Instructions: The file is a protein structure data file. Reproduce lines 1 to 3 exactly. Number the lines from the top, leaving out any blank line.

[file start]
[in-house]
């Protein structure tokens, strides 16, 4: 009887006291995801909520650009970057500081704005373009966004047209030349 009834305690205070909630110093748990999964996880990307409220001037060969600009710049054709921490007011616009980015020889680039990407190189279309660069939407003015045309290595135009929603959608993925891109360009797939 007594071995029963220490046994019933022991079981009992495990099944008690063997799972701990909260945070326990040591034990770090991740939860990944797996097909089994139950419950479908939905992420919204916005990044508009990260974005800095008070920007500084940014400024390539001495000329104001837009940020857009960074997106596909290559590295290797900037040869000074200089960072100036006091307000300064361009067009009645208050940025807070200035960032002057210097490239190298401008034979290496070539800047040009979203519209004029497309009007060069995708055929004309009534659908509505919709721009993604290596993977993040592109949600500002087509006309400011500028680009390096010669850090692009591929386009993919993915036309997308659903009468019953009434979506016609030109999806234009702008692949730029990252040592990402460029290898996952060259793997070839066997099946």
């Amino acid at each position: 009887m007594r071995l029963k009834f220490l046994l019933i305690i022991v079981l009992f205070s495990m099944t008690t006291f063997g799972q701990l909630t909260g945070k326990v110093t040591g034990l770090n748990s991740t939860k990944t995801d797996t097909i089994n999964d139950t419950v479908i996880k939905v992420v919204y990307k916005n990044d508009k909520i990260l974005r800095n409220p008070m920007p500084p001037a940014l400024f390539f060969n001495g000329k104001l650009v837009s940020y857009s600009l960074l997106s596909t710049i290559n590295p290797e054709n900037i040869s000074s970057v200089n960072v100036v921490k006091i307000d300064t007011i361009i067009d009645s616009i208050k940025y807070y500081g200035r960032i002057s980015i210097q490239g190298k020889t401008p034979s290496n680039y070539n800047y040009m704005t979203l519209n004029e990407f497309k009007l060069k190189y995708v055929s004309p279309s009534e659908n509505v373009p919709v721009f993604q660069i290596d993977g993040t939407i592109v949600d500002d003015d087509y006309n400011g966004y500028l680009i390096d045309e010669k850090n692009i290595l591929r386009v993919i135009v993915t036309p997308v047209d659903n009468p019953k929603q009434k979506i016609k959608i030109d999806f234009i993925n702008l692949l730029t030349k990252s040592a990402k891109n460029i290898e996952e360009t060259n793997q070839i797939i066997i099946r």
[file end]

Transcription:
[in-house]
């Protein structure tokens, strides 16, 4: 009887006291995801909520650009970057500081704005373009966004047209030349 009834305690205070909630110093748990999964996880990307409220001037060969600009710049054709921490007011616009980015020889680039990407190189279309660069939407003015045309290595135009929603959608993925891109360009797939 007594071995029963220490046994019933022991079981009992495990099944008690063997799972701990909260945070326990040591034990770090991740939860990944797996097909089994139950419950479908939905992420919204916005990044508009990260974005800095008070920007500084940014400024390539001495000329104001837009940020857009960074997106596909290559590295290797900037040869000074200089960072100036006091307000300064361009067009009645208050940025807070200035960032002057210097490239190298401008034979290496070539800047040009979203519209004029497309009007060069995708055929004309009534659908509505919709721009993604290596993977993040592109949600500002087509006309400011500028680009390096010669850090692009591929386009993919993915036309997308659903009468019953009434979506016609030109999806234009702008692949730029990252040592990402460029290898996952060259793997070839066997099946």
């Amino acid at each position: 009887m007594r071995l029963k009834f220490l046994l019933i305690i022991v079981l009992f205070s495990m099944t008690t006291f063997g799972q701990l909630t909260g945070k326990v110093t040591g034990l770090n748990s991740t939860k990944t995801d797996t097909i089994n999964d139950t419950v479908i996880k939905v992420v919204y990307k916005n990044d508009k909520i990260l974005r800095n409220p008070m920007p500084p001037a940014l400024f390539f060969n001495g000329k104001l650009v837009s940020y857009s600009l960074l997106s596909t710049i290559n590295p290797e054709n900037i040869s000074s970057v200089n960072v100036v921490k006091i307000d300064t007011i361009i067009d009645s616009i208050k940025y807070y500081g200035r960032i002057s980015i210097q490239g190298k020889t401008p034979s290496n680039y070539n800047y040009m704005t979203l519209n004029e990407f497309k009007l060069k190189y995708v055929s004309p279309s009534e659908n509505v373009p919709v721009f993604q660069i290596d993977g993040t939407i592109v949600d500002d003015d087509y006309n400011g966004y500028l680009i390096d045309e010669k850090n692009i290595l591929r386009v993919i135009v993915t036309p997308v047209d659903n009468p019953k929603q009434k979506i016609k959608i030109d999806f234009i993925n702008l692949l730029t030349k990252s040592a990402k891109n460029i290898e996952e360009t060259n793997q070839i797939i066997i099946r």